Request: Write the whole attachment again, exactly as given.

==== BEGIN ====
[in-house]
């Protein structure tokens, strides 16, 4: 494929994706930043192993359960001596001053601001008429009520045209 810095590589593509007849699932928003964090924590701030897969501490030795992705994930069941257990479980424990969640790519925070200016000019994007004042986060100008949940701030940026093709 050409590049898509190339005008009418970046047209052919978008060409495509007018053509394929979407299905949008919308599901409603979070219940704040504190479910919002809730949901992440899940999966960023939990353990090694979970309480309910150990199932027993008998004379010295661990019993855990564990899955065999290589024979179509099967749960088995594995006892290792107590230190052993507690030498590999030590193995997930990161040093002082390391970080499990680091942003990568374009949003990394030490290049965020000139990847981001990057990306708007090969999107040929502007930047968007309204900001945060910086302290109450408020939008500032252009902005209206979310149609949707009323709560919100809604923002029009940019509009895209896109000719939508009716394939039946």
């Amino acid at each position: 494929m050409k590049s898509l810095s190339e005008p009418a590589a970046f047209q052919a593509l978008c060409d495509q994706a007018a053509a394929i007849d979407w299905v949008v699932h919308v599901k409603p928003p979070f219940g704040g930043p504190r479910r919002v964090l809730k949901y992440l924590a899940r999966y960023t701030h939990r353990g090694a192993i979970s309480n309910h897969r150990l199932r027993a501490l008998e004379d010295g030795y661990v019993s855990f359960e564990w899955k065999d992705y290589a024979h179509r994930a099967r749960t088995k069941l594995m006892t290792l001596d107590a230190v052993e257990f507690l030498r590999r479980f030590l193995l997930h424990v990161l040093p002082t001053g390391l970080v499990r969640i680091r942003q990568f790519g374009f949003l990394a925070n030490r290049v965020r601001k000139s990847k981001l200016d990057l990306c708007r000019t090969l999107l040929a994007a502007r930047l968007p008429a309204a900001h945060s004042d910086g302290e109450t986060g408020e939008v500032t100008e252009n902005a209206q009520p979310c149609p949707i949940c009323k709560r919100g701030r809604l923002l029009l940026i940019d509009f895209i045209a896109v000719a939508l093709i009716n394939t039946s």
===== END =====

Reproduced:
[in-house]
């Protein structure tokens, strides 16, 4: 494929994706930043192993359960001596001053601001008429009520045209 810095590589593509007849699932928003964090924590701030897969501490030795992705994930069941257990479980424990969640790519925070200016000019994007004042986060100008949940701030940026093709 050409590049898509190339005008009418970046047209052919978008060409495509007018053509394929979407299905949008919308599901409603979070219940704040504190479910919002809730949901992440899940999966960023939990353990090694979970309480309910150990199932027993008998004379010295661990019993855990564990899955065999290589024979179509099967749960088995594995006892290792107590230190052993507690030498590999030590193995997930990161040093002082390391970080499990680091942003990568374009949003990394030490290049965020000139990847981001990057990306708007090969999107040929502007930047968007309204900001945060910086302290109450408020939008500032252009902005209206979310149609949707009323709560919100809604923002029009940019509009895209896109000719939508009716394939039946």
């Amino acid at each position: 494929m050409k590049s898509l810095s190339e005008p009418a590589a970046f047209q052919a593509l978008c060409d495509q994706a007018a053509a394929i007849d979407w299905v949008v699932h919308v599901k409603p928003p979070f219940g704040g930043p504190r479910r919002v964090l809730k949901y992440l924590a899940r999966y960023t701030h939990r353990g090694a192993i979970s309480n309910h897969r150990l199932r027993a501490l008998e004379d010295g030795y661990v019993s855990f359960e564990w899955k065999d992705y290589a024979h179509r994930a099967r749960t088995k069941l594995m006892t290792l001596d107590a230190v052993e257990f507690l030498r590999r479980f030590l193995l997930h424990v990161l040093p002082t001053g390391l970080v499990r969640i680091r942003q990568f790519g374009f949003l990394a925070n030490r290049v965020r601001k000139s990847k981001l200016d990057l990306c708007r000019t090969l999107l040929a994007a502007r930047l968007p008429a309204a900001h945060s004042d910086g302290e109450t986060g408020e939008v500032t100008e252009n902005a209206q009520p979310c149609p949707i949940c009323k709560r919100g701030r809604l923002l029009l940026i940019d509009f895209i045209a896109v000719a939508l093709i009716n394939t039946s």